- Bring on more livestock
- Fewer off-farm amendments
- Increased fertility of the soil
- Support a healthy undergrowth
The life of a chicken in one of the mobile houses.
Brock is oriented towards a triple bottom line approach. He’s been influenced by people like Wendell Berry, Joel Salatin, Jean-Martin Fortier, and even more so by lived experience on the farm. Expanding from a standard financial bottom line, Brock looks at:
Triple Bottom Line
- Environmental – What is happening to the environment as a result of growing plants and raising animals?
- Social – What do we sell people? How much do we sell our products for? Can the people who could benefit from this food afford it?
- Personal – What is sustainable from a lifestyle standpoint? What meets my ethical expectation for how I’m spending my time?
- (And of course, financial!)
In many ways, F & P and the surrounding Applegate community is an ideal situation for a farmer like Brock. He has cultivated not only a high-quality agricultural practice but a financially viable existence, using bartering (he’s traded pigs and chickens for tractor-access from a neighboring farm) and other non-financial means to create a sustainable life and move towards that triple bottom line.
A Forage & Plow (dusty) pig
Brock does worry though, about oft-cited statistics including the average age of a farmer being over 58 years old, and that the next 5-10 years will see almost all farm ownership changing hands. He’s excited by the influx of young people getting involved via WOOFing and internships He hopes the baby boomers currently running farms won’t sell their land to larger companies but will rather pass on their practices to the next generation.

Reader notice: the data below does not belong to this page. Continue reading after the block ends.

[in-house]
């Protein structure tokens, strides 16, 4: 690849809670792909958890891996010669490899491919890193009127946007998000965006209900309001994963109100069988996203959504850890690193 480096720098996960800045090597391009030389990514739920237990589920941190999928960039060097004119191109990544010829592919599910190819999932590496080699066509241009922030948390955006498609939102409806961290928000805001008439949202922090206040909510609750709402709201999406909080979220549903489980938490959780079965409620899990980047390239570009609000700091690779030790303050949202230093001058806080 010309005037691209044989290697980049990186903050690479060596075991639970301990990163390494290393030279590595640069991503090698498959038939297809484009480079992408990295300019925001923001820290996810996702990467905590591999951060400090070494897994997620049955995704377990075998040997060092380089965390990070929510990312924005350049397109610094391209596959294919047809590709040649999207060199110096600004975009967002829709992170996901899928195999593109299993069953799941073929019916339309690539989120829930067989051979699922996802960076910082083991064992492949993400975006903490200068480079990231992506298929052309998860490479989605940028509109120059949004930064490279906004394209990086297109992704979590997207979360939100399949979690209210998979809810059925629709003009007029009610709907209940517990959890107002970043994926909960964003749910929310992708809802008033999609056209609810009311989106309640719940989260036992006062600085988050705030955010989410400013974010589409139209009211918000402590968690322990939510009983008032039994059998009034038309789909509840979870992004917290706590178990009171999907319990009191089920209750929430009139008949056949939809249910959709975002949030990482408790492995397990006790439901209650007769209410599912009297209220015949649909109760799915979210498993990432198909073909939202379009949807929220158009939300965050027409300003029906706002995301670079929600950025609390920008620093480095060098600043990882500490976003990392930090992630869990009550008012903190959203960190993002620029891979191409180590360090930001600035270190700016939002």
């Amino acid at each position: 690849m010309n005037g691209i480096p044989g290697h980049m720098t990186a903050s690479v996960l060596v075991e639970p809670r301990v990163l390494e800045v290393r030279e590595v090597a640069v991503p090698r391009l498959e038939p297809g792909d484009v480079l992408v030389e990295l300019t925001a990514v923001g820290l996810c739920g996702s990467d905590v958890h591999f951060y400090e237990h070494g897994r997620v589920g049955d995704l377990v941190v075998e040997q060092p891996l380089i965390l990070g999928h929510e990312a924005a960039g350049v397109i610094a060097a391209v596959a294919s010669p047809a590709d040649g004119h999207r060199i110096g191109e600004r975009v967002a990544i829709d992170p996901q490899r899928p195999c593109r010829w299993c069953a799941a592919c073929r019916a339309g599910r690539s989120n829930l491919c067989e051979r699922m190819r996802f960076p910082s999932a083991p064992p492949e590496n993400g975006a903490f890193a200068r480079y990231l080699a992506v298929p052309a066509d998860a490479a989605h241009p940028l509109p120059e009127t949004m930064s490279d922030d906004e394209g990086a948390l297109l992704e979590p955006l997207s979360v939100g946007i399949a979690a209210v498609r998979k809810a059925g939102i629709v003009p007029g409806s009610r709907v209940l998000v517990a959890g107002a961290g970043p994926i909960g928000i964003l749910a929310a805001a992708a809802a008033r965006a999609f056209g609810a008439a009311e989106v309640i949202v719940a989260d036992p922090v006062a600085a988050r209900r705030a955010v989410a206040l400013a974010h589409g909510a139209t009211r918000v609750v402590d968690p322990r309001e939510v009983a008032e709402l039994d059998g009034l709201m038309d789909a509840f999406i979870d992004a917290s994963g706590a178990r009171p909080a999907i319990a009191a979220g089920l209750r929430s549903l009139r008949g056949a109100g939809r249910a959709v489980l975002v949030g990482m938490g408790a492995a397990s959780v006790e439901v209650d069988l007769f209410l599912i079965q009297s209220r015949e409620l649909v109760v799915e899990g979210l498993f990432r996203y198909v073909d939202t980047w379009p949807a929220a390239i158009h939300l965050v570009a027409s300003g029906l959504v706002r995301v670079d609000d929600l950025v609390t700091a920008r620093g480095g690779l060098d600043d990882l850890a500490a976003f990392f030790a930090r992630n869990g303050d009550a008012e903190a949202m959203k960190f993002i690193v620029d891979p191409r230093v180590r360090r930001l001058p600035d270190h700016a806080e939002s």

Given the surge of regulated cannabis cultivation activity in surrounding counties in Oregon, we talk about the implications of cannabis on Brock’s (and other farmers’) activities. He has concerns about rising land prices and how that will affect farmers whose margins cannot rival those of their cannabis-growing neighbors, but he’s not overly pessimistic. He participated in several forums to bring together fruit, veggie, livestock farmers, vintners, cannabis growers and all others who had a stake in the local land. He felt those conversations were productive in helping all sides communicate with one another, and he’s enthusiastic about potential for collaborations between all of these groups. For example, cannabis growers often have multiple acre plots but are only actively growing on a small parcel of that. He muses that these growers could offer their excess land at below-market rates, much like the arrangement that F&P has. Still just an idea (as far as we know) but interesting nonetheless.
The life of a chicken in one of the mobile houses.
Fast forward to later that evening when we’re back at home tearing into the chicken purchased earlier at the market. Do Brock’s chickens cost more than the pre-cooked rotisserie or the disassembled, boneless/skinless/(flavorless) chicken breast you’ll find at any old overly air-conditioned grocery store. Yes, but when you’re buying, preparing, and serving a Forage & Plow chicken you’re supporting, endorsing, and in many ways evangelizing practices that’ll result in a better off planet, a more enriched, thoughtful farmer, and a chicken that tastes as substantial and nuanced as the care with which it was raised. In short, a chicken that actually tastes like chicken.